Less - Andrew Sean Greer


It would have been so easy to find this book and its hapless, Sterne-inspired hero annoying, for it to have fallen on the side of pretension rather than invention. It could have been trite and predictable - and it very nearly is. But it's not. It's really rather wonderful - funny, sharp, warm, wise, and, secretly, subtly, clever and complex.

The City & the City - China MiƩville


This came highly recommended from another editor, and the concept and standard of writing were indeed pretty fantastic, cleverly layered and thought provoking. It was a pity the characterisation was non-existent and the murder-mystery plot really just a means of conveying the complex world of the cities. (Apparently, it's been recently televised and I would be interested to see exactly how they handled it.)

Come to the Edge - Joanna Kavenna


Not as funny or memorable as the cover reviews make out.

Different Class - Joanne Harris

Didn't finish

I wanted to find out exactly when the misdirection promised on the cover was going to materialise but it was so slow as to almost go backwards and I ran out of patience.

The Wolves of Willoughby Chase - Joan Aiken


I read this kids' classic to screen it for my daughter, who was nervous of the eponymous wolves. Turns out they're zombie prototypes, though sadly their significance becomes merely metaphorical as the story progresses into Jane Eyre/Lemony Snicket territory. Readable enough, if rather odd.

Fools and Mortals - Bernard Cornwell


It seems I've never read any Bernard Cornwell before and apparently this isn't typical of his portfolio, but I enjoyed the historical detail, confident prose and mischievous re-imagining of Shakespeare (and his less intelligent but more engaging fictional brother).

Standard Deviation - Katherine Heiny


This was fabulous! It immediately appealed in Waterstones, for some reason, and my instincts were good (for once) as it turned out to be unusually funny and quietly rather wise. One for recommending but with the warning that (spoiler about lack of spoilers) it doesn't really end properly; it just serves up a defined slice of life.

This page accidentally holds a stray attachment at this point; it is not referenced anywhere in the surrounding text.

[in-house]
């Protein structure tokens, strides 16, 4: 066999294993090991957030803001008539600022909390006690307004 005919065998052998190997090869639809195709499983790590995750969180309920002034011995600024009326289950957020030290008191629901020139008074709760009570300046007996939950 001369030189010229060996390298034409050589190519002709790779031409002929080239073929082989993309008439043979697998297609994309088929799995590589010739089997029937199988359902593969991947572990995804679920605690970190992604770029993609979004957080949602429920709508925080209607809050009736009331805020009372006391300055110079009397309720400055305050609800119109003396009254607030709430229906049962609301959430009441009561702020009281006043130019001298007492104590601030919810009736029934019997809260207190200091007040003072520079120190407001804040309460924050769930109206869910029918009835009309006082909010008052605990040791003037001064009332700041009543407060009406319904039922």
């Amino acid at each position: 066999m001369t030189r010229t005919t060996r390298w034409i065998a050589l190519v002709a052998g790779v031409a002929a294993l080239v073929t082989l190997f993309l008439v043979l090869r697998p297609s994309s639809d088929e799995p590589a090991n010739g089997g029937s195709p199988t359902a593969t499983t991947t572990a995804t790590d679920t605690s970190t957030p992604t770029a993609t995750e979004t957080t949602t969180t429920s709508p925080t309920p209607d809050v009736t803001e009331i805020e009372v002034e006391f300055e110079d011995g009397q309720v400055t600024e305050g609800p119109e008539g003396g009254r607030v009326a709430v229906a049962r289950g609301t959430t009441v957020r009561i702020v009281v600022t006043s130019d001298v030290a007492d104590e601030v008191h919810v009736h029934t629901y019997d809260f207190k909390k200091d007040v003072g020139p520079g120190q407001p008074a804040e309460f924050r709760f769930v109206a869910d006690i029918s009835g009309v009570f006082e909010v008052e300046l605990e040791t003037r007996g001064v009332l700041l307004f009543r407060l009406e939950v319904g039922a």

The Original Ginny Moon - Benjamin Ludwig


Stories narrated by autistic teenagers but written by non-autistic adults make me uncomfortable. Yes, writers need to put themselves into other minds but it always comes across as both arrogant and patronising. Although this was quite interesting, it was no exception, though it wasn't just the narrator who was frustratingly annoying.

Clock Dance - Anne Tyler


I love Anne Tyler's writing so much that I got this as soon as it was published (the UK cover isn't as appropriate as this one, presumably the US version). Her books are wise and quirky and well-observed... and this was... yet it seemed unremarkable, even inconsequential. It's really a series of short stories about the central character but doesn't quite hang together as a novel. If it wasn't Anne Tyler, I probably wouldn't be so indulgent.

The Bellwether Revivals - Benjamin Wood


This was on my 'to be read' list for, literally, years. So was it worth the wait? Well, it's very readable, the prose is strikingly lovely at times, and the descriptions are often uniquely evocative. The characters and the plot, however, are vague and ill-defined. Stuff happens; people react; it tails off to a whimper.

The Rest of Us Just Live Here - Patrick Ness


There's no denying that Patrick Ness is among the most accomplished and inventive authors of Young Adult fiction. He's great at developing characters and experimenting with ideas, so the 'off-centre heroism' premise for this was intriguing. But it didn't really work, ending up an uncomfortable mix of sketchy fantasy and teenage angst.

The Silent Companions - Laura Purcell


When I picked this up in Waterstones, three separate booksellers swooped down to convince me of its brilliance. Well, as derivative Gothic horror goes, it's pretty accomplished at ratcheting up the inevitable doom. But the characters, like the sinister 'companions' of the title, are unlikable and two-dimensional, and so much is thrown at the plot that it becomes more creaky than creepy.

Solomon Creed - Simon Toyne


From the British tone of voice in an American setting to the unconvincing characters and incoherent plot, there is nothing very thrilling about this ridiculous thriller.

The Swish of the Curtain - Pamela Brown


With a sudden burst of nostalgia for this childhood favourite, I ordered the new edition from the library. And, while it's not exactly the epic tale of theatre folk I remembered, it's still a delightful, perceptive and engaging account of a group of overachieving children (mostly aged 13+ but teenagers had not yet been invented). It's even more extraordinary for having been written by a 14 year old, evidently an overachiever herself.

The Music Shop - Rachel Joyce


Unlike Joyce's other books, this is sad but not tragic, and [spoiler] even has a happy, cheesy ending, which is unexpected from this author. It's also so slow, with such tedious characters, that I nearly gave up several times. Well-written, of course, but unremarkable.